Augusta Ada King, Countess of Lovelace 1815-1852 Mathematician

Principally known for her collaborative work on Charles Babbage’s Analytical Engine, Ada Lovelace’s mathematical notes included, what is thought to be the first algorithm. It explained a method to calculate a sequence of Bernoulli numbers with the machine, an important milestone in the very early years of the computer. Her notes on the subject reached beyond the simple calculations, and asked important questions about human interaction and collaboration with technology; with the possibility of using it to create music of extreme complexity. With a number of scientific developments attached to her name, Ada Lovelace earned the title of of the world’s first computer programmer.


John Tyndall 1820-1893 Physicist

Through lively demonstrations at the Royal Institution, John Tyndall was at the forefront of bringing science to the general public. Equally as famous for his extensive scientific knowledge, his research included studies in diamagnetism, infrared radiation, the physical properties of air, dynamic polarity and magnetism. Spending a considerable proportion of his time giving hundreds of public lectures to non- specialist audiences for the every man, John Tyndall earned his reputation as both a prominent mind and a brilliant educator.


Alfred Russel Wallace 1823-1913 Biologist & Anthropologist

With valuable contributions to evolutionary theory, natural section and biogeography; throughout the scientific community, Alfred Russel Wallace is held in as high esteem as his contemporary Charles Darwin. As a leading evolutionary thinker of the 19th Century, he spent many years travelling the length and breadth of the globe, collecting hundreds of thousand of specimens, with 5000 previously unknown to science. Of these, his better known finds include the gliding tree frog, Rhacophorus nigropalmatus, commonly known as Wallace’s flying frog; and the Ornithoptera croesus or Wallace’s Golden Birdwing butterfly. At the turn of the century, Alfred Russel Wallace was Britain’s best known naturalist, and remains to this day an important individual in scientific history.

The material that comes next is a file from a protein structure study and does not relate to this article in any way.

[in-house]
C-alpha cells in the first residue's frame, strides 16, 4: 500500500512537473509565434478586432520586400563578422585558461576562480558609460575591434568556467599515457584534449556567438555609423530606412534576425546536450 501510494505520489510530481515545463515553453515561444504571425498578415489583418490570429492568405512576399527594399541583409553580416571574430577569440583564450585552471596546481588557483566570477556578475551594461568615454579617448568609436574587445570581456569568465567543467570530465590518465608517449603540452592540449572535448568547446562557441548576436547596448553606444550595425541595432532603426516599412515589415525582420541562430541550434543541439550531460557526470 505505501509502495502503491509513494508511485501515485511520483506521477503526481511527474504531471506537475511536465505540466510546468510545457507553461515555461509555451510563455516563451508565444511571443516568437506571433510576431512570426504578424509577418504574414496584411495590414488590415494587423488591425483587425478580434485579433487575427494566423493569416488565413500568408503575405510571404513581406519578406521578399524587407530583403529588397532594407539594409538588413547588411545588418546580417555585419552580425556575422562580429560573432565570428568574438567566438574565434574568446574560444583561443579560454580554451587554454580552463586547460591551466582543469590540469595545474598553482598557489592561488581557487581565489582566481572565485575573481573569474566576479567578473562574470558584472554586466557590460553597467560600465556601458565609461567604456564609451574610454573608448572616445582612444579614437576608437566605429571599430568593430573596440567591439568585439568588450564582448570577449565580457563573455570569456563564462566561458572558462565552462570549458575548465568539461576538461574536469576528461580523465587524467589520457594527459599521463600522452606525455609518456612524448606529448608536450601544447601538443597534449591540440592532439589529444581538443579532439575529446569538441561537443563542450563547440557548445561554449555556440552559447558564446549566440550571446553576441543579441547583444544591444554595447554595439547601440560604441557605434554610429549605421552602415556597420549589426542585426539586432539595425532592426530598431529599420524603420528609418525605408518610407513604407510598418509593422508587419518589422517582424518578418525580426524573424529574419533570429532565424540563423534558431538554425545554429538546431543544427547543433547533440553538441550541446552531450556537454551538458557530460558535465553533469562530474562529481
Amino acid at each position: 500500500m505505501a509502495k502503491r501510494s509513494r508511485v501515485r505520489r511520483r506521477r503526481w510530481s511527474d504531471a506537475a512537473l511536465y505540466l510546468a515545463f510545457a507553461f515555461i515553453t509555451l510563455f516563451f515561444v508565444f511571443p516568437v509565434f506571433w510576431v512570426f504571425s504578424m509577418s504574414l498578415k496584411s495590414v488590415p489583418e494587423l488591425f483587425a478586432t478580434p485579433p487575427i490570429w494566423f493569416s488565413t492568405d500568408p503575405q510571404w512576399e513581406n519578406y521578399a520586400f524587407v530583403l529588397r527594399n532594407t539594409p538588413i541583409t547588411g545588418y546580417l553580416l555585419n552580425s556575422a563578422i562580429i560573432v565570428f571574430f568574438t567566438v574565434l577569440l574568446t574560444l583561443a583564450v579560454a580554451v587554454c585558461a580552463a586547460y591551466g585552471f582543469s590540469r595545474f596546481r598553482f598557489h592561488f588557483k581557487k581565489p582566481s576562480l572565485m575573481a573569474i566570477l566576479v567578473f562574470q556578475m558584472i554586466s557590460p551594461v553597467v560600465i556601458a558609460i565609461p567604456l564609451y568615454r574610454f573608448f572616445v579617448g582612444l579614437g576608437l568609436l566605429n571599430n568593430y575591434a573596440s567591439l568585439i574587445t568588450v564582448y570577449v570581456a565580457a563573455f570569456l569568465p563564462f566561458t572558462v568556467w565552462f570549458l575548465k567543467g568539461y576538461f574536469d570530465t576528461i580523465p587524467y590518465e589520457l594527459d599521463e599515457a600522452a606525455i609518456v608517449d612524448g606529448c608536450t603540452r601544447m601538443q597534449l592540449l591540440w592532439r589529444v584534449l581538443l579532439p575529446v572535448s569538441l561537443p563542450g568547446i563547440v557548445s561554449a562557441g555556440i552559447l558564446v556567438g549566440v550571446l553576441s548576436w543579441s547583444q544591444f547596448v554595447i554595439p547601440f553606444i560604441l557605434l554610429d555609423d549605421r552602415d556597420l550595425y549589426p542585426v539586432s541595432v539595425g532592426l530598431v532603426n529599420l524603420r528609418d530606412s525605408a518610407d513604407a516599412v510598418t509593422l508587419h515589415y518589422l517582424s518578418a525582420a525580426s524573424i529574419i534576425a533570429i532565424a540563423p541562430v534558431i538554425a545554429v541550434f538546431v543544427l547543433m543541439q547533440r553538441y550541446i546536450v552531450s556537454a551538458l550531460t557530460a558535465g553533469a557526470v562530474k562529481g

Eadweard James Muybridge 1830-1904 Motion Photographer

Although not considered a figure of science in a traditional sense, the work produced by Eadweard Muybridge paved the way for many advancements in scientific knowledge. What many artists of the time failed to achieve, the pioneering photographs he produced helped greatly in the scientific understanding of animal and human motion. His photographs provided documented proof of the horse in unsupported locomotion, a popular question of the day. These experiments and groundbreaking images led him to design and produce the first Zoopraxiscope, possibly considered the first film projector, marking a developmental stage for cinematography.


Sir William Ramsay 1852-1916 Chemist

&

Morris William Travers 1872-1961 Chemist

Discovering an entirely new distinction within the Periodic Table of Elements earned William Ramsay and Morris Travers a place in the history of great scientific achievements. After discovering and naming a new gas Argon, William Ramsay and Morris Travers expanded on this research to discover five more. Through subjecting liquid air to fractional distillation, Krypton, Neon and Xenon were discovered. William Ramsay continued to discover Radon and isolate Helium. These six gases were labelled as Noble Gases.